Jim Hitt, CEO of American IRA Explains How Self-Directed IRAs Holding Small Businesses Will Be Impacted by the New Tax Cuts

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With new tax cuts in effect for 2018, small businesses are left wondering how their bottom line will be affected. American IRA’s Jim Hitt recently explained the details of this new legislation and its impact on Self-Directed IRAs in an American IRA article.

American IRA CEO

American IRA CEO, Jim Hitt

There’s a lot to like about the changes in tax structure for 2018

New tax cuts are in effect for 2018, which means small businesses have new calculations to understand their bottom line. Those who hold small business equity in Self-Directed IRAs are just as interested to know how these tax cuts might benefit them. Some of these changes in the tax system - including a cut from 35 percent to 21 percent in the corporate tax rate - could do a lot to affect the value of Self-Directed IRAs.

Because Self-Directed IRAs can hold private equity in companies just as well as public stock, these lower corporate tax rates free up more money for reinvestment. But many of the beneficiaries will be small business—which can impact Self-Directed IRA owners the most. For example, a limit on tax deductions for small business and qualified property was expanded from $500,000 to $1,000,000. If an investor owns a significant portion of a small business that currently needs this expansion in tax benefits, it could stand to fuel a lot of growth in the coming years.

“There’s a lot to like about the changes in tax structure for 2018,” said Jim Hitt. “Even if you’re looking at this from a pure business angle, those who hold Self-Directed IRAs—as well as private company equity in that retirement account—may notice that the favorable tax structure can help fuel growth.”

JIm Hitt was quick to point out that this change in tax structure was no guarantee of future results. An entire section on “Drawbacks” caps off the article at the end, in which JIm Hitt explains that interest deductions are now limited to 30 percent of the business’s adjusted taxable income. There is no “one-size fits all” approach in the tax structure that will benefit everyone’s Self-Directed IRAs in the same way.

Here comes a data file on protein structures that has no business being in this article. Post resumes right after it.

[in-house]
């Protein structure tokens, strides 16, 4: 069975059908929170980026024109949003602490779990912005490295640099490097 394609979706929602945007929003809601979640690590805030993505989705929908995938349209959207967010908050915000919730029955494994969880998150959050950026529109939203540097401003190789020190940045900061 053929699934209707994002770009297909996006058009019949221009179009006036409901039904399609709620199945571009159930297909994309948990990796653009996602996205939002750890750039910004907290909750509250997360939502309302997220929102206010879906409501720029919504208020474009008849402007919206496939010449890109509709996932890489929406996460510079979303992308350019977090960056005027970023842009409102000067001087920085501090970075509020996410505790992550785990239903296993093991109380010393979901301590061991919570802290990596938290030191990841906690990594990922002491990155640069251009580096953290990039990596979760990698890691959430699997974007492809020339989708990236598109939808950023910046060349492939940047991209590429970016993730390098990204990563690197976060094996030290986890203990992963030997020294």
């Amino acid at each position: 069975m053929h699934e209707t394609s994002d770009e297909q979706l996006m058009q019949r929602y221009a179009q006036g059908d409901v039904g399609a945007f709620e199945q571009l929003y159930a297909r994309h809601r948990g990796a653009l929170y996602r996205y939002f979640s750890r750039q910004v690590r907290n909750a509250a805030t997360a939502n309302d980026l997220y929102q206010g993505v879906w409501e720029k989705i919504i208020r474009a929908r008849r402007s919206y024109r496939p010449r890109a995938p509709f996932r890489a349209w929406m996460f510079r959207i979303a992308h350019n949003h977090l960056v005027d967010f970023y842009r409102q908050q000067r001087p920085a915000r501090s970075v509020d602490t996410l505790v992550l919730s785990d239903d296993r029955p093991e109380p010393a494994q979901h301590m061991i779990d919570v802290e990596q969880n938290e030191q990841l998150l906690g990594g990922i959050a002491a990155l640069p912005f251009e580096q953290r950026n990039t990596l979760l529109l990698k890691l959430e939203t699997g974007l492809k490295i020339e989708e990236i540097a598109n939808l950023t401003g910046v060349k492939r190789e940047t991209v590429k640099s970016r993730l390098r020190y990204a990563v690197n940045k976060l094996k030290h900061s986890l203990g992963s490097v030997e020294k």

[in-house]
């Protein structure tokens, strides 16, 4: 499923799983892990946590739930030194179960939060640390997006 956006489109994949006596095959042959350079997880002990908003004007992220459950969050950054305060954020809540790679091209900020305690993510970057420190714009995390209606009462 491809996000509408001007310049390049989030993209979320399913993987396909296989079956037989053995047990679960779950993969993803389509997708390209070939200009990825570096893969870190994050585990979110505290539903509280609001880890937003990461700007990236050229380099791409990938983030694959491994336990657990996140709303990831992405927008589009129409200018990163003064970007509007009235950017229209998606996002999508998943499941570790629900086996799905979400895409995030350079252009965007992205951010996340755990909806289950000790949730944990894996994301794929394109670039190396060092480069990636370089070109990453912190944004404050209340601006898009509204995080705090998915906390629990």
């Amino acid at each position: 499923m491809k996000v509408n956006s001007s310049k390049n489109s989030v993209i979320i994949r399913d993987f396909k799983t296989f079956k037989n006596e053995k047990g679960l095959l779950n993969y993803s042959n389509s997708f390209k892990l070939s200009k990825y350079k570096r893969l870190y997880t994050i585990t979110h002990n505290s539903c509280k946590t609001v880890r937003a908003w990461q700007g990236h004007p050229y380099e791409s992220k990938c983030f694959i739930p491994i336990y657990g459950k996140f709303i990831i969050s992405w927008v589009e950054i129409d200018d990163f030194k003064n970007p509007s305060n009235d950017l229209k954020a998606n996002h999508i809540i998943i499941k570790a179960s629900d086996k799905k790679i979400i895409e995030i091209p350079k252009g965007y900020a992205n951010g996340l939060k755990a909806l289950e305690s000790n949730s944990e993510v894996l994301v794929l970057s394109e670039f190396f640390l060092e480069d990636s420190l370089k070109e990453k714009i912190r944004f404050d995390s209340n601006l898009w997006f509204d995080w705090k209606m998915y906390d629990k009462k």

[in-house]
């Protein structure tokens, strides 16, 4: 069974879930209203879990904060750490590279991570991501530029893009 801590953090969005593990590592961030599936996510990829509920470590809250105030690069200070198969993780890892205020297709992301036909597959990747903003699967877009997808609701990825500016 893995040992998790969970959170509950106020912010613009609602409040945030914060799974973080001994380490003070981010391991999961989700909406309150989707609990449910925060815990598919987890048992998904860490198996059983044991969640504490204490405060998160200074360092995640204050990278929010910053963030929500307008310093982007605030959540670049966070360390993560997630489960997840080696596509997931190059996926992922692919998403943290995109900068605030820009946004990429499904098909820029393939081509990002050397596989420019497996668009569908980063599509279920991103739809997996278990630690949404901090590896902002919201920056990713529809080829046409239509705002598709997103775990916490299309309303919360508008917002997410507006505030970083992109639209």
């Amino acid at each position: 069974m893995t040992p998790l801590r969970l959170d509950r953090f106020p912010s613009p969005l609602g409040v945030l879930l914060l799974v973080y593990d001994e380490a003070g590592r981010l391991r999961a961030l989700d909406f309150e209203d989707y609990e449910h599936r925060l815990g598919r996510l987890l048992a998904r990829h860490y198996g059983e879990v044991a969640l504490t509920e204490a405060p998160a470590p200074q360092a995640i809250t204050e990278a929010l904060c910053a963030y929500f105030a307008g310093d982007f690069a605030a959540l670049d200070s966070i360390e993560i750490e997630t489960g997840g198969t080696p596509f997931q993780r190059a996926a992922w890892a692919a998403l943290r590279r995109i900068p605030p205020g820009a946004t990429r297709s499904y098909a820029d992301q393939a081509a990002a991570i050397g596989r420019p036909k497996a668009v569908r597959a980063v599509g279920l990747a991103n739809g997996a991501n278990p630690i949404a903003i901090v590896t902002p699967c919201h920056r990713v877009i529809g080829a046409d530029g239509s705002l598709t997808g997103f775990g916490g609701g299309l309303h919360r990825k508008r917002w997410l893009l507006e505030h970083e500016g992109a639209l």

“It’s important to know how these policies can affect a business,” said Jim Hitt. “Not only does it make an investor more aware of what they have in their portfolio, but it shows why it can be so vital to pay attention to the news and understand the current business climate. These stories matter for finance—both on a personal level and when it comes to retirement.”

For more information about the tax changes for 2018 and how they can affect the equity you hold in a small business through a Self-Directed IRA, contact 866-7500-IRA or visit http://www.AmericanIRA.com.

“About:
American IRA, LLC was established in 2004 by James C. Hitt in Asheville, NC.
The mission of American IRA is to provide the highest level of customer service in the self-directed retirement industry. Mr. Hitt and his team have grown the company to over $250 million in assets under administration by educating the public that their self-directed IRA account can invest in a variety of assets such as real estate, private lending, limited liability companies, precious metals and much more.

As a self-directed IRA administrator they are a neutral third party. They do not make any recommendations to any person or entity associated with investments of any type (including financial representatives, investment promoters or companies, or employees, agents or representatives associated with these firms). They are not responsible for and are not bound by any statements, representations, warranties or agreements made by any such person or entity and do not provide any recommendation on the quality profitability or reputability of any investment, individual or company. The term "they" refers to American IRA, located in Asheville, NC.”

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Sean McKay
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